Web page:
THE VISION BEHIND THE MAN
It doesn't matter if you're a fisherman, kayaker, or recreational boater; people love Lake Pepin because it evokes the same positive emotions in all of us. We all know the morning anticipation as we head to the water, the afternoon laughter among friends or family, and the evening cruise home watching the sunset slide behind the bluffs. But, what if there was even more to love?
Imagine walking to your boat in Red Wing on a summer morning. The family is wearing their entire suitcase; all bundled up as you take a brisk cruise to Bay City, WI. You dock the boat, eat at the local cafe, and then walk around town until your belly feels perfectly satisfied. When leaving, you drive the boat slowly, but don't have to worry about getting grounded because it's deep enough and new islands direct the safest path.
You drive to a large island at the head of Lake Pepin. The kids run on the beach, you have a picnic barbeque, and everybody plays a friendly, but competitive game of volleyball with another family. After an exhausting day in the sun, you get back in boat and head over to Maiden Rock for dinner and family-friendly music. Finally, you carry the kids back to the boat, cover them in blankets, and quietly cruise back to Red Wing, grateful for the new memories.
This is Zach's vision for Upper Lake Pepin, which he is more than willing to adapt to any type of recreational activity. He's animated every time he describes it and always ends by saying something like, "What a great way to spend the weekend. Folks would have more fun than they would ever imagine. Because right now, they don't have that. They have none of that."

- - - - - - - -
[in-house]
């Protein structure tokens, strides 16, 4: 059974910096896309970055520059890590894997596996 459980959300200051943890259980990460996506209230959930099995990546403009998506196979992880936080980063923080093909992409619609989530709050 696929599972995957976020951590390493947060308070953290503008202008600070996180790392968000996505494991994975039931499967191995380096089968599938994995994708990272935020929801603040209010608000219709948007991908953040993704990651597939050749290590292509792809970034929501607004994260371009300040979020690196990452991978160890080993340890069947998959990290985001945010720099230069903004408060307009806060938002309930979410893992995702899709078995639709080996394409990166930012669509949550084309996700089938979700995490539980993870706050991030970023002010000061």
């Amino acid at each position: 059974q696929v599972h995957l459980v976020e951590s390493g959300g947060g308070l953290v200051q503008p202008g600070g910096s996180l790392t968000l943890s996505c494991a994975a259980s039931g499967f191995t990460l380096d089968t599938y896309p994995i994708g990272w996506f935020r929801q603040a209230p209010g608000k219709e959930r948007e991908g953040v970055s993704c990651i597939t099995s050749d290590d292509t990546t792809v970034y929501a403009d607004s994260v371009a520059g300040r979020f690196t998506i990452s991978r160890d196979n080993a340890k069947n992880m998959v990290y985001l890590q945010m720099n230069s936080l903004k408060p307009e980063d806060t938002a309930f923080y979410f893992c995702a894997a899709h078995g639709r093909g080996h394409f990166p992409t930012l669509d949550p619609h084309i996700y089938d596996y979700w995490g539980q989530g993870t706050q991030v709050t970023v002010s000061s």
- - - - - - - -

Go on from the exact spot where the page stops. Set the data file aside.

Zach's mind seems to operate faster than average. He's constantly spinning with ideas that could make his vision for Lake Pepin a reality. Restoration is a big piece of the puzzle. Ideally, Zach would like the proposed restoration project to improve access to Bay City and Maiden Rock, construct a large island to guide boaters away from shallow waters, and allow recreation on some of the new islands.
To be clear, the current restoration project doesn't extend to Maiden Rock. However, future restoration projects might, and Zach isn't backing down anytime soon. He knows that restoration is formally confined to habitat restoration, but he will continue to advocate for designs that are mutually beneficial.
If given access, recreational boaters seem eager to spend more time exploring Upper Lake Pepin. It's the classic, "If you build it, they will come" scenario that would benefit everybody. It's also a reminder that our interests are interdependent. By advocating for each other, we are furthering a shared vision for Lake Pepin.
"It's important that recreational boaters feel like somebody cares about them and how they spend their time. If they can see that, they'll support it and that's a big deal," says Zach.
With enough support, restoration could provide the necessary spark to attract or retain more local visitors. If realized, Zach's vision might just make Lake Pepin the only place worth boating. Of course, he would probably say that Lake Pepin already holds that honor.
Thank you, Zach, for your generous contributions to Lake Pepin Legacy Alliance (LPLA) and ongoing efforts to restore Lake Pepin. Zach is an LPLA member, sponsor, and participant of the LPLA Council of Champions. Feel free to visit him at Bill's Bay Marina in Red Wing, MN. He loves to tell stories, talk about restoration, and support all your boating needs.